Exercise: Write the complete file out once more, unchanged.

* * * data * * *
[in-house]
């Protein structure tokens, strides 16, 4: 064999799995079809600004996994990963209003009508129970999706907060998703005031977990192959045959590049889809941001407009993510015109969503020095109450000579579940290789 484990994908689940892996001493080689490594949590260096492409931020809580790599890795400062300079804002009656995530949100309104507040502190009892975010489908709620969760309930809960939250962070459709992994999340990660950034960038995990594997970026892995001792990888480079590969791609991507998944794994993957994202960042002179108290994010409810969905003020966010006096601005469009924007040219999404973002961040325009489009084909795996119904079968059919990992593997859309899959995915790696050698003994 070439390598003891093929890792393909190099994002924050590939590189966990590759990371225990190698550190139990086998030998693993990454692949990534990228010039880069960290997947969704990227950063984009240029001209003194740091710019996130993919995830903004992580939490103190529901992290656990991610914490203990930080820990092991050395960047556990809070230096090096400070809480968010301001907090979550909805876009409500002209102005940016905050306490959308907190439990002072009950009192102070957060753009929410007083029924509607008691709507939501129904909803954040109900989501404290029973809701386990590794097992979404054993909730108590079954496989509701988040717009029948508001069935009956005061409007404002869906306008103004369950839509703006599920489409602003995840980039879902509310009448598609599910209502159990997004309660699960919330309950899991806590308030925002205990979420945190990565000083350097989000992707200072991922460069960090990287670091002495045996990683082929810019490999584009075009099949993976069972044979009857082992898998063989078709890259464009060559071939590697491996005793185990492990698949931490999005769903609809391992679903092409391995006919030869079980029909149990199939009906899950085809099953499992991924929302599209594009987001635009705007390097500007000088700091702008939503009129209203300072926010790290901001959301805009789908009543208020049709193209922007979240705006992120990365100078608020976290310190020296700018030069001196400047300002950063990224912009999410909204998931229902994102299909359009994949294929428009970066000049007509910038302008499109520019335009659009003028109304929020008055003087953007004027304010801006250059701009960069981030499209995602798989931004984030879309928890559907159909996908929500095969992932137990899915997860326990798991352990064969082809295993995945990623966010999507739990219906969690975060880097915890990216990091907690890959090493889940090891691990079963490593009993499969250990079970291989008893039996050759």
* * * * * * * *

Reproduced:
[in-house]
């Protein structure tokens, strides 16, 4: 064999799995079809600004996994990963209003009508129970999706907060998703005031977990192959045959590049889809941001407009993510015109969503020095109450000579579940290789 484990994908689940892996001493080689490594949590260096492409931020809580790599890795400062300079804002009656995530949100309104507040502190009892975010489908709620969760309930809960939250962070459709992994999340990660950034960038995990594997970026892995001792990888480079590969791609991507998944794994993957994202960042002179108290994010409810969905003020966010006096601005469009924007040219999404973002961040325009489009084909795996119904079968059919990992593997859309899959995915790696050698003994 070439390598003891093929890792393909190099994002924050590939590189966990590759990371225990190698550190139990086998030998693993990454692949990534990228010039880069960290997947969704990227950063984009240029001209003194740091710019996130993919995830903004992580939490103190529901992290656990991610914490203990930080820990092991050395960047556990809070230096090096400070809480968010301001907090979550909805876009409500002209102005940016905050306490959308907190439990002072009950009192102070957060753009929410007083029924509607008691709507939501129904909803954040109900989501404290029973809701386990590794097992979404054993909730108590079954496989509701988040717009029948508001069935009956005061409007404002869906306008103004369950839509703006599920489409602003995840980039879902509310009448598609599910209502159990997004309660699960919330309950899991806590308030925002205990979420945190990565000083350097989000992707200072991922460069960090990287670091002495045996990683082929810019490999584009075009099949993976069972044979009857082992898998063989078709890259464009060559071939590697491996005793185990492990698949931490999005769903609809391992679903092409391995006919030869079980029909149990199939009906899950085809099953499992991924929302599209594009987001635009705007390097500007000088700091702008939503009129209203300072926010790290901001959301805009789908009543208020049709193209922007979240705006992120990365100078608020976290310190020296700018030069001196400047300002950063990224912009999410909204998931229902994102299909359009994949294929428009970066000049007509910038302008499109520019335009659009003028109304929020008055003087953007004027304010801006250059701009960069981030499209995602798989931004984030879309928890559907159909996908929500095969992932137990899915997860326990798991352990064969082809295993995945990623966010999507739990219906969690975060880097915890990216990091907690890959090493889940090891691990079963490593009993499969250990079970291989008893039996050759």